7 simple steps for creating a lost wallet kit


Your wallet is nowhere to be found. Your mind starts racing as you attempt to remember everything that was in there. Who do you call first? What information do you give them?

Losing your wallet (or having it stolen) puts you at risk for identity theft, financial loss and fraud. The sooner you act, the better your chances of protecting yourself from potentially life-altering damage.

Here are seven easy steps you can take to create a “lost wallet kit.” Trust me, you’ll thank yourself later!

Getty Images | Dan Kitwood

1. Clean It Out

Certain things should never be kept in your wallet. Start by removing any and all of these:

  • Social security card and/or birth certificate
  • Checks
  • Passport
  • Gift Cards
  • PINs or Passwords

2. Create a File

Scan the front and back of every item in your wallet. Include your driver’s license, bank and credit cards, health insurance and car insurance details so that you will have account numbers and contact information available. Keep this data in a safe place, such as a removable hard drive in a fireproof box.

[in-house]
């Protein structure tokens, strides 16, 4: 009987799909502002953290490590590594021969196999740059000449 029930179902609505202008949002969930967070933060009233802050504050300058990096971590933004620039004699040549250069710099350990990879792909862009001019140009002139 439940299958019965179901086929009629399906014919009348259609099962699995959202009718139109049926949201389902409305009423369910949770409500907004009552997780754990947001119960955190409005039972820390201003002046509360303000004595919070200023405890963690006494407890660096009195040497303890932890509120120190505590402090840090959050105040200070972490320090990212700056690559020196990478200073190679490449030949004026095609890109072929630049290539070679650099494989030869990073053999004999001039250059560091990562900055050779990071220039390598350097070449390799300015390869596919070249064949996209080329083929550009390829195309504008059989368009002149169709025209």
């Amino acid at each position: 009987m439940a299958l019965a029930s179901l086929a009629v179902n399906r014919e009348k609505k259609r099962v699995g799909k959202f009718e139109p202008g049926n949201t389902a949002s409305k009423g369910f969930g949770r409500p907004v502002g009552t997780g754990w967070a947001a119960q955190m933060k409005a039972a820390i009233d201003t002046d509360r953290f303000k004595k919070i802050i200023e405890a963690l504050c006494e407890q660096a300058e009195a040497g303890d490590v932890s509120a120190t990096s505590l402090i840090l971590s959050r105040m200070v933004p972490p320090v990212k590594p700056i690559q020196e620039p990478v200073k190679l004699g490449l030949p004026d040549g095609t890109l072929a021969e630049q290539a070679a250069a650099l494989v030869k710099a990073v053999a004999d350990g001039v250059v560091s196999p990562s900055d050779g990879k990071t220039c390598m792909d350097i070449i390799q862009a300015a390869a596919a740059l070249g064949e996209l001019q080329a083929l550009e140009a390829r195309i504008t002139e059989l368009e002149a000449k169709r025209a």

3. Download Apps

Some banks and credit card companies offer apps that allow you to freeze your account. Downloading these apps enables you to turn off your card instantly from your phone and restart it again, should you find your wallet.

Getty Images | Justin Sullivan

4. List Subscriptions

Create a list of automatic recurring payments, such as Netflix or your cell phone bill, so that you can make arrangements for alternate payments if you cancel your cards.

This one is critical, even if you never lose your wallet. How many times has your bank sent you a new card because a retailer got hacked after you shopped there? And suddenly, Netflix won’t work because it’s still got your old card info stored!

5. Add Contact Info

Include a business card or note with your name and number in your wallet. If an honest, thoughtful person finds it, they can give you a ring.

6. Stash Some Cash

Make sure you have some emergency money or a credit card stored at home in case you can’t access your bank account for a few days. This is also good to keep in mind while you’re traveling—never keep all of your credit or debit cards in one place. That way, if you lose one, you won’t lose them all.


7. Make a To Do List

After you have notified banks, credit card companies and others, be sure to do the following ASAP:

  • File a police report
  • Place a fraud alert with the credit bureaus
  • Head to the DMV to get a new license or ID
  • Consider subscribing to a fraud monitoring service for added peace of mind.

Hopefully you will never need to use this information, but you’ll certainly be glad to have it should you ever discover that your wallet is missing.

About the Author

Tricia Goss

Tricia is a professional writer and editor who lives in North Texas with her family and one smelly dog. She is a wannabe problem solver, junk food maven professional coffee practitioner, web guru and general communicator. More.

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